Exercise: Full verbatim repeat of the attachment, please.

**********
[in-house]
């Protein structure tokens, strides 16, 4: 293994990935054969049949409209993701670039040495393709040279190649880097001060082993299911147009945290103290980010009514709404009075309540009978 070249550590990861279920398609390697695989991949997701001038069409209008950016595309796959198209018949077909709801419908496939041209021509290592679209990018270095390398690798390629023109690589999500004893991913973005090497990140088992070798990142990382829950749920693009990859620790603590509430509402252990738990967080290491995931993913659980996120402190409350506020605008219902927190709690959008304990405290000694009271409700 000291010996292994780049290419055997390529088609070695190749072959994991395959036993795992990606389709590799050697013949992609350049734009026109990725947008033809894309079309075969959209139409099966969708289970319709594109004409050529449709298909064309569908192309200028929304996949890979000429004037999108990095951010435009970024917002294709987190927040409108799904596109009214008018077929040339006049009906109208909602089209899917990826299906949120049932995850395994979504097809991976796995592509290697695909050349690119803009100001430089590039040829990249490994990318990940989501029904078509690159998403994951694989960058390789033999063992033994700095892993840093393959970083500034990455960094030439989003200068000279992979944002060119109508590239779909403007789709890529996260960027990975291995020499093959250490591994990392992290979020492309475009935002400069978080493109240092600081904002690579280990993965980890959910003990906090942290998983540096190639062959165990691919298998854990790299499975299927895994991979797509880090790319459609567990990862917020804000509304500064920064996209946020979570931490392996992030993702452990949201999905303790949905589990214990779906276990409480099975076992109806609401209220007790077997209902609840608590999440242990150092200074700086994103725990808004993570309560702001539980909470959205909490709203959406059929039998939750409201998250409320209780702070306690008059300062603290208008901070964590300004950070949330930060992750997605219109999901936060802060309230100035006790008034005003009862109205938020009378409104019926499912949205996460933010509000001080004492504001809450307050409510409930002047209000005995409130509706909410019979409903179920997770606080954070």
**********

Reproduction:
[in-house]
């Protein structure tokens, strides 16, 4: 293994990935054969049949409209993701670039040495393709040279190649880097001060082993299911147009945290103290980010009514709404009075309540009978 070249550590990861279920398609390697695989991949997701001038069409209008950016595309796959198209018949077909709801419908496939041209021509290592679209990018270095390398690798390629023109690589999500004893991913973005090497990140088992070798990142990382829950749920693009990859620790603590509430509402252990738990967080290491995931993913659980996120402190409350506020605008219902927190709690959008304990405290000694009271409700 000291010996292994780049290419055997390529088609070695190749072959994991395959036993795992990606389709590799050697013949992609350049734009026109990725947008033809894309079309075969959209139409099966969708289970319709594109004409050529449709298909064309569908192309200028929304996949890979000429004037999108990095951010435009970024917002294709987190927040409108799904596109009214008018077929040339006049009906109208909602089209899917990826299906949120049932995850395994979504097809991976796995592509290697695909050349690119803009100001430089590039040829990249490994990318990940989501029904078509690159998403994951694989960058390789033999063992033994700095892993840093393959970083500034990455960094030439989003200068000279992979944002060119109508590239779909403007789709890529996260960027990975291995020499093959250490591994990392992290979020492309475009935002400069978080493109240092600081904002690579280990993965980890959910003990906090942290998983540096190639062959165990691919298998854990790299499975299927895994991979797509880090790319459609567990990862917020804000509304500064920064996209946020979570931490392996992030993702452990949201999905303790949905589990214990779906276990409480099975076992109806609401209220007790077997209902609840608590999440242990150092200074700086994103725990808004993570309560702001539980909470959205909490709203959406059929039998939750409201998250409320209780702070306690008059300062603290208008901070964590300004950070949330930060992750997605219109999901936060802060309230100035006790008034005003009862109205938020009378409104019926499912949205996460933010509000001080004492504001809450307050409510409930002047209000005995409130509706909410019979409903179920997770606080954070």